Even though I’m pretty thick skinned, I have to admit that I was pretty shaken by the comments, in both volume and tone, because they were, for the most part, personal, inaccurate, and just plain mean. No doubt I touched a nerve on a topic of some debate with people who have a cult-like devotion to the subject. Why people get so worked up about a mobile phone is beyond me (though I’m glad they do because otherwise no one would read my blog!); it’s just a thing, yet it obviously represents much more to many people.
Thankfully, shortly after my posting, I read an appropriately-timed commentary on blogging in the New York Times by the columnist Maureen Dowd, a much-better-known and decidedly more controversial figure than I will ever be. The column began: “If I read all the vile stuff about me on the Internet, I’d never come to work. I’d scamper off and live my dream of being a cocktail waitress in a militia bar in Wyoming.” Though my dream is a bit different from hers, my feelings were the same.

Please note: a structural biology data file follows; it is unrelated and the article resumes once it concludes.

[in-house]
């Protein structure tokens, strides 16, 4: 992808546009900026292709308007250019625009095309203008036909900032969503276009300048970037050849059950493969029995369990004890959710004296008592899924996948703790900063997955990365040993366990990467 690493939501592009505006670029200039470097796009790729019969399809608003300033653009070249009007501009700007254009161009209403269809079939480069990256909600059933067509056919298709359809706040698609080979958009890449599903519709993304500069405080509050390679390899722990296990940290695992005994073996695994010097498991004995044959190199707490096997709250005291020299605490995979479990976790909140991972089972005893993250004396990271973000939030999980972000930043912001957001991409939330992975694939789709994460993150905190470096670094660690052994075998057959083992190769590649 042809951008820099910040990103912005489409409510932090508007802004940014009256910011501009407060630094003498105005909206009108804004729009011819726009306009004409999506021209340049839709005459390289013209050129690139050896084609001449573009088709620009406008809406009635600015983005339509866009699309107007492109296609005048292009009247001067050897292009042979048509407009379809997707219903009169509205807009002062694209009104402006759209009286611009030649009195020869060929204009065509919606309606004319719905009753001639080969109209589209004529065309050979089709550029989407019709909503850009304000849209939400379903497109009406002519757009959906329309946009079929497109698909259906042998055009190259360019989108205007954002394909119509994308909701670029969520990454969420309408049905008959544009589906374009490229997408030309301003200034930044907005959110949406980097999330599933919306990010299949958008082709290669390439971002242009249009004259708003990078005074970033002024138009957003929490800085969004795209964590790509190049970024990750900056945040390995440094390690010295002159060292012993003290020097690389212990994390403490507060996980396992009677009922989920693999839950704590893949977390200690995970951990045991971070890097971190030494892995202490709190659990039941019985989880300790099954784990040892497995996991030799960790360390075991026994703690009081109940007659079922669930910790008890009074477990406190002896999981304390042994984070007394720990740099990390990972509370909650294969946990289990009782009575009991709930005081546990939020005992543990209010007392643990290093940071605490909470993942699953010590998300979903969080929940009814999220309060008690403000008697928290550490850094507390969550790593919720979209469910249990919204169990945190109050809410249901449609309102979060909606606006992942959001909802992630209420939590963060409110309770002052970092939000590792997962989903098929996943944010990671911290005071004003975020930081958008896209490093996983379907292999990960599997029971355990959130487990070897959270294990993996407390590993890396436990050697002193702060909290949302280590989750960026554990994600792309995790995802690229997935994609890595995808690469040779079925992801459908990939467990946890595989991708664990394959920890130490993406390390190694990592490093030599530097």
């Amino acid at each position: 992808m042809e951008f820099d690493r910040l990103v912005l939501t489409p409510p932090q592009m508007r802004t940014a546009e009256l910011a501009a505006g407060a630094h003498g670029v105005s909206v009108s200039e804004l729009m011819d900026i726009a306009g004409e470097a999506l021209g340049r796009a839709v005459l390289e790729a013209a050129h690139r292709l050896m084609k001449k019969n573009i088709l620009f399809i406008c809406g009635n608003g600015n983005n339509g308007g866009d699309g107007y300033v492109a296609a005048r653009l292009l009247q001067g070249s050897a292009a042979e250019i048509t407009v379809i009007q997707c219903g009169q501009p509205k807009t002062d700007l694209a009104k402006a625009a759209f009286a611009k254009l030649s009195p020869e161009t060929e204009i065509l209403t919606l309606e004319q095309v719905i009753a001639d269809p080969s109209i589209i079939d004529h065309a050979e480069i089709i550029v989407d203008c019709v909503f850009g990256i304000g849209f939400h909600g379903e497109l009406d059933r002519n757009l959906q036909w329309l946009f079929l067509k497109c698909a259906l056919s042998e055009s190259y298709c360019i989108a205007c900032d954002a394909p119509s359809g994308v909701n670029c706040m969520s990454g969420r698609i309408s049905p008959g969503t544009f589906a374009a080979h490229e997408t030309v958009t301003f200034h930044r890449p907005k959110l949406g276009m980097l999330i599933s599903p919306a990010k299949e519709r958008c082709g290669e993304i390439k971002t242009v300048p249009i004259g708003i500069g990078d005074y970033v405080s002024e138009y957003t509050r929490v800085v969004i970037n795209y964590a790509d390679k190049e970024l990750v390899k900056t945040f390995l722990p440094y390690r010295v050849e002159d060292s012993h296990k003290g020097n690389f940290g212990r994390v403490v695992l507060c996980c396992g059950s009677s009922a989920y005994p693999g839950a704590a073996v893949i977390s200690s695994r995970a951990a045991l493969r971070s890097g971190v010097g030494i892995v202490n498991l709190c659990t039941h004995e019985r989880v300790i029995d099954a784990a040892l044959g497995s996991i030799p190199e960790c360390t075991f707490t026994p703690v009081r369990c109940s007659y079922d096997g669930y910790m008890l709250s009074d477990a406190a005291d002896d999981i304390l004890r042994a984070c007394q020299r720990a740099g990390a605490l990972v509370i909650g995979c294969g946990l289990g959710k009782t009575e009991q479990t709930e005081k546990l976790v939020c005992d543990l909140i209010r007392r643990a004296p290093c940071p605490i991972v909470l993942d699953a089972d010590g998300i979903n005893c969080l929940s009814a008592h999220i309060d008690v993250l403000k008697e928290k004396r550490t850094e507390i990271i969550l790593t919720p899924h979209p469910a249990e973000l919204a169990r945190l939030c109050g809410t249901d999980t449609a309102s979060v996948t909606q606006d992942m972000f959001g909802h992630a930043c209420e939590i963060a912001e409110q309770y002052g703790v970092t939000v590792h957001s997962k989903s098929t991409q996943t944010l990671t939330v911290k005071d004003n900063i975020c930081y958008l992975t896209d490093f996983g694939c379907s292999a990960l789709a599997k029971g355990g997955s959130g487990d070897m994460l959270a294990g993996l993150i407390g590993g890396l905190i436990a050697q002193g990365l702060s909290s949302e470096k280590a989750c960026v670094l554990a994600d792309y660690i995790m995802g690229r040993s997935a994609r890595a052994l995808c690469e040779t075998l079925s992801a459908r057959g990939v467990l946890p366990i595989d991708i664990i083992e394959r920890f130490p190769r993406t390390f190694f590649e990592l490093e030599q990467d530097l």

After my painful rite of passage into the blogosphere jungle, I began to think about the psychology involved in this “Wild West” of a technological frontier. As I’m not planning to stop blogging, I thought I would share some observations I’ve made about life in the blogosphere. The blogosphere has opened a seemingly infinite universe for exchanging and debating ideas. Blogging has given voice to many people with important things to say, but who didn’t have the soapbox on which to express themselves. Of course, blogging has also given a platform to narcissistic, attention-getting rants by people who think they have something of value to say, but really don’t (present company possibly included).
Because bloggers and their readers seem to have stronger and more polarized opinions than the general population, these exchanges tend to be little more than volleys of mutual assault aimed at not only proving the other person obviously, entirely, and undoubtedly wrong–and stupid and ugly and fat to boot!–rather than exchanges of mutual respect and interest in hearing other perspectives.